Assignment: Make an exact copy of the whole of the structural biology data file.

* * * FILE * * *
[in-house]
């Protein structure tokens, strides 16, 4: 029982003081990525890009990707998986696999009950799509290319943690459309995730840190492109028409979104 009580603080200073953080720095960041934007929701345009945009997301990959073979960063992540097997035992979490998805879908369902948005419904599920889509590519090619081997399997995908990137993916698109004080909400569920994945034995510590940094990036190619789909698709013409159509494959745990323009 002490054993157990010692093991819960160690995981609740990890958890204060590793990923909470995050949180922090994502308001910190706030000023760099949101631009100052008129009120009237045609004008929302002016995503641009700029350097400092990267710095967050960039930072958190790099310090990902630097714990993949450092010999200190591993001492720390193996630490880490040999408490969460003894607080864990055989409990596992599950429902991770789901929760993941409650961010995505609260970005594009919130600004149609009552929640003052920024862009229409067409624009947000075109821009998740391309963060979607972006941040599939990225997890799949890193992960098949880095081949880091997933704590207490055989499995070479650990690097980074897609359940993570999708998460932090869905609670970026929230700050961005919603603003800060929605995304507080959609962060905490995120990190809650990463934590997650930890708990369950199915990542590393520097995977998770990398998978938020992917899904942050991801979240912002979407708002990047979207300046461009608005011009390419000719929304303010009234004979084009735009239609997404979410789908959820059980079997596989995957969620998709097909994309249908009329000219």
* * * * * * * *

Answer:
[in-house]
């Protein structure tokens, strides 16, 4: 029982003081990525890009990707998986696999009950799509290319943690459309995730840190492109028409979104 009580603080200073953080720095960041934007929701345009945009997301990959073979960063992540097997035992979490998805879908369902948005419904599920889509590519090619081997399997995908990137993916698109004080909400569920994945034995510590940094990036190619789909698709013409159509494959745990323009 002490054993157990010692093991819960160690995981609740990890958890204060590793990923909470995050949180922090994502308001910190706030000023760099949101631009100052008129009120009237045609004008929302002016995503641009700029350097400092990267710095967050960039930072958190790099310090990902630097714990993949450092010999200190591993001492720390193996630490880490040999408490969460003894607080864990055989409990596992599950429902991770789901929760993941409650961010995505609260970005594009919130600004149609009552929640003052920024862009229409067409624009947000075109821009998740391309963060979607972006941040599939990225997890799949890193992960098949880095081949880091997933704590207490055989499995070479650990690097980074897609359940993570999708998460932090869905609670970026929230700050961005919603603003800060929605995304507080959609962060905490995120990190809650990463934590997650930890708990369950199915990542590393520097995977998770990398998978938020992917899904942050991801979240912002979407708002990047979207300046461009608005011009390419000719929304303010009234004979084009735009239609997404979410789908959820059980079997596989995957969620998709097909994309249908009329000219």